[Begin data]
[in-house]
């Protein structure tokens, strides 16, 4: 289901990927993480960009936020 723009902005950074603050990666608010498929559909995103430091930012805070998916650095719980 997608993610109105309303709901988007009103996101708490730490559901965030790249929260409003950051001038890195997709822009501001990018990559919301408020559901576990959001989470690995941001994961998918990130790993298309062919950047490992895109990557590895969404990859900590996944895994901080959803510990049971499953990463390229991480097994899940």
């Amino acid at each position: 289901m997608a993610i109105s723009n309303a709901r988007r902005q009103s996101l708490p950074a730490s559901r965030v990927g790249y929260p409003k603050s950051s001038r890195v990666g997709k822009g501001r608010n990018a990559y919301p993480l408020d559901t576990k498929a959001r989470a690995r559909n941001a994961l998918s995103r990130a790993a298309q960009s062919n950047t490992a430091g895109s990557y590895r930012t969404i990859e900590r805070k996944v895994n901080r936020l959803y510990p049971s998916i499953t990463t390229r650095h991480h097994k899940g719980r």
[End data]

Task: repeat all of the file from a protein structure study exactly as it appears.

[in-house]
């Protein structure tokens, strides 16, 4: 289901990927993480960009936020 723009902005950074603050990666608010498929559909995103430091930012805070998916650095719980 997608993610109105309303709901988007009103996101708490730490559901965030790249929260409003950051001038890195997709822009501001990018990559919301408020559901576990959001989470690995941001994961998918990130790993298309062919950047490992895109990557590895969404990859900590996944895994901080959803510990049971499953990463390229991480097994899940």
């Amino acid at each position: 289901m997608a993610i109105s723009n309303a709901r988007r902005q009103s996101l708490p950074a730490s559901r965030v990927g790249y929260p409003k603050s950051s001038r890195v990666g997709k822009g501001r608010n990018a990559y919301p993480l408020d559901t576990k498929a959001r989470a690995r559909n941001a994961l998918s995103r990130a790993a298309q960009s062919n950047t490992a430091g895109s990557y590895r930012t969404i990859e900590r805070k996944v895994n901080r936020l959803y510990p049971s998916i499953t990463t390229r650095h991480h097994k899940g719980r």